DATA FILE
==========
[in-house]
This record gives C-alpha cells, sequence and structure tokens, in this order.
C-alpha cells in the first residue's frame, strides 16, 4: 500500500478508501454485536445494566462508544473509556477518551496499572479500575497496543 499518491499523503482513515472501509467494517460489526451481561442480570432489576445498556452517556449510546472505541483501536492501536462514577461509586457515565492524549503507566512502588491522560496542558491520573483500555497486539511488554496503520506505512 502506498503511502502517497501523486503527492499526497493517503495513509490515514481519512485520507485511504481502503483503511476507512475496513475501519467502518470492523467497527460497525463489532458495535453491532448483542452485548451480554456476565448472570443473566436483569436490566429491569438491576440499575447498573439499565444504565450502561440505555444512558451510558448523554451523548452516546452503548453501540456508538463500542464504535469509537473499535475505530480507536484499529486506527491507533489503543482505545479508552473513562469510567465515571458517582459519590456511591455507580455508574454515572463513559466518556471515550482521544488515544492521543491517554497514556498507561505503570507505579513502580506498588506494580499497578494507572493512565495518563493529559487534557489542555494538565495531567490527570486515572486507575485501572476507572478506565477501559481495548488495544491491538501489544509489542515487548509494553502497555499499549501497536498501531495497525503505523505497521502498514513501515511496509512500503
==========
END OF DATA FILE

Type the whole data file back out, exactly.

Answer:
[in-house]
This record gives C-alpha cells, sequence and structure tokens, in this order.
C-alpha cells in the first residue's frame, strides 16, 4: 500500500478508501454485536445494566462508544473509556477518551496499572479500575497496543 499518491499523503482513515472501509467494517460489526451481561442480570432489576445498556452517556449510546472505541483501536492501536462514577461509586457515565492524549503507566512502588491522560496542558491520573483500555497486539511488554496503520506505512 502506498503511502502517497501523486503527492499526497493517503495513509490515514481519512485520507485511504481502503483503511476507512475496513475501519467502518470492523467497527460497525463489532458495535453491532448483542452485548451480554456476565448472570443473566436483569436490566429491569438491576440499575447498573439499565444504565450502561440505555444512558451510558448523554451523548452516546452503548453501540456508538463500542464504535469509537473499535475505530480507536484499529486506527491507533489503543482505545479508552473513562469510567465515571458517582459519590456511591455507580455508574454515572463513559466518556471515550482521544488515544492521543491517554497514556498507561505503570507505579513502580506498588506494580499497578494507572493512565495518563493529559487534557489542555494538565495531567490527570486515572486507575485501572476507572478506565477501559481495548488495544491491538501489544509489542515487548509494553502497555499499549501497536498501531495497525503505523505497521502498514513501515511496509512500503